The concept of control basically refers to an athlete’s understanding of what factors are within his control and what factors are not. Athletes who understand the difference and are able to direct their focus to factors within their ability to control are said to have “focus and concentration.” Without this understanding, athletes spend time and effort thinking about factors outside their ability to control, often referred to as “worry and distraction.”
A third category of factors exist: Prerequisites to control. These are factors that the athlete “could control if. . .”
For instance, controlling the time and energy put into the strength and conditioning training program will likely provide the athlete the strength to throw the ball further and faster or hit with more power or to run further and longer.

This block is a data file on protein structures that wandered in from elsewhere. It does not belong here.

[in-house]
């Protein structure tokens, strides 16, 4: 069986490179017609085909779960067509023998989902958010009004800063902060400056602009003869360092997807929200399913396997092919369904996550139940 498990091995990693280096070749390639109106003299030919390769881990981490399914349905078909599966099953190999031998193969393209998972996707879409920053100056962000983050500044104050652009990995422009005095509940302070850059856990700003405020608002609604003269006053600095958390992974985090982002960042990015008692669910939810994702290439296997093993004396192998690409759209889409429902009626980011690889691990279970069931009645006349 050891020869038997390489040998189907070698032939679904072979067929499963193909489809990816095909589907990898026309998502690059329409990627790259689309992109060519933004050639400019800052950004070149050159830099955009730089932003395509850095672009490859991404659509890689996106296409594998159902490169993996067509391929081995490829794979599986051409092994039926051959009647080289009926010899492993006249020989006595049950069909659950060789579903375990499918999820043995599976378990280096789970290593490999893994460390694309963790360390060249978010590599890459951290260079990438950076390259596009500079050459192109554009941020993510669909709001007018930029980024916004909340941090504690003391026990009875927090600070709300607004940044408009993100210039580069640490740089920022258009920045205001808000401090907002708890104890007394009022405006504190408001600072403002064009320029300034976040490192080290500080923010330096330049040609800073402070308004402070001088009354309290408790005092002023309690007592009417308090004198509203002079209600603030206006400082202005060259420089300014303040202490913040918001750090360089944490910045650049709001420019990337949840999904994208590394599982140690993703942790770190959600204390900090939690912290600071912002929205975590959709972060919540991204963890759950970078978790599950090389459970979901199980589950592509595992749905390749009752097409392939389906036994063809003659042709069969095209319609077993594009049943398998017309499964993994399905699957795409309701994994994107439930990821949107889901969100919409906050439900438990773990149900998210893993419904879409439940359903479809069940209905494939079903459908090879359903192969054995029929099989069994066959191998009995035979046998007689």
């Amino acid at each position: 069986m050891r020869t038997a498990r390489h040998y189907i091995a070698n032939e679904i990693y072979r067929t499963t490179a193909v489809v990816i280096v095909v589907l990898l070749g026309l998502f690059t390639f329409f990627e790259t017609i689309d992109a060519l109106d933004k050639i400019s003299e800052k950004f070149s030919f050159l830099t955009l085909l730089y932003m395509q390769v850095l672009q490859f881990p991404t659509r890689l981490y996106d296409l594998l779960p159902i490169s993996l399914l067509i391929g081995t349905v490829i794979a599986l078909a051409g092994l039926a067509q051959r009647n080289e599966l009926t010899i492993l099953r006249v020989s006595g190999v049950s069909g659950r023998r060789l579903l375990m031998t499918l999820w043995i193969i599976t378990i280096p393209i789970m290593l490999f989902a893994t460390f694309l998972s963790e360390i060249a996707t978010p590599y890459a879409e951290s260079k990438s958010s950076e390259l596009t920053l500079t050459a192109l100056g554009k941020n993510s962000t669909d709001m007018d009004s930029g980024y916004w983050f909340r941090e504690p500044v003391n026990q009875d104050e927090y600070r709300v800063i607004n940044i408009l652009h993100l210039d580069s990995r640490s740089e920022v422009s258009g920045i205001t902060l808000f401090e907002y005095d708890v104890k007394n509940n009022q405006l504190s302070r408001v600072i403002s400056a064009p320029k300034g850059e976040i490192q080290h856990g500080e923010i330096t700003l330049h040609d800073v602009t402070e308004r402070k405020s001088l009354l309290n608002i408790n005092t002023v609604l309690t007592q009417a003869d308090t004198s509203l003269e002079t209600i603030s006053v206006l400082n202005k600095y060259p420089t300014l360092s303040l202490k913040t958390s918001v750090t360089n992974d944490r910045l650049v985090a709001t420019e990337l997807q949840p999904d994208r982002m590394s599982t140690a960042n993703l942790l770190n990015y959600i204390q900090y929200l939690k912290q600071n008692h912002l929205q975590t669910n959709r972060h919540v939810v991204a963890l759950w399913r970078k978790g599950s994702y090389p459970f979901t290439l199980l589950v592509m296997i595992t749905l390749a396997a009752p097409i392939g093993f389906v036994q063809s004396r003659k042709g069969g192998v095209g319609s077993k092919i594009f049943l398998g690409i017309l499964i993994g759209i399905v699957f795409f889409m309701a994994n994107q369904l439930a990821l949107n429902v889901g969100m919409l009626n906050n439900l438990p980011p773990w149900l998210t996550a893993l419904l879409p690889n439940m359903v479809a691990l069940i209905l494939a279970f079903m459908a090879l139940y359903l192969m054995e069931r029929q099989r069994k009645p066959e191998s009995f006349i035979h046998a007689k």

Having practiced a backup plan for defense allows the team to switch defense at half time if the original defensive strategy is not working. Attempting to switch to a new defensive alignment that has been rarely practiced during the actual competition is likely to have disastrous consequences.
Thus, high level performers and their coaches understand and act upon the following factors:
* What you do control (effort makes a difference)
* What you don’t control (effort makes no difference)
* What you could control if. . . (prerequisites to control)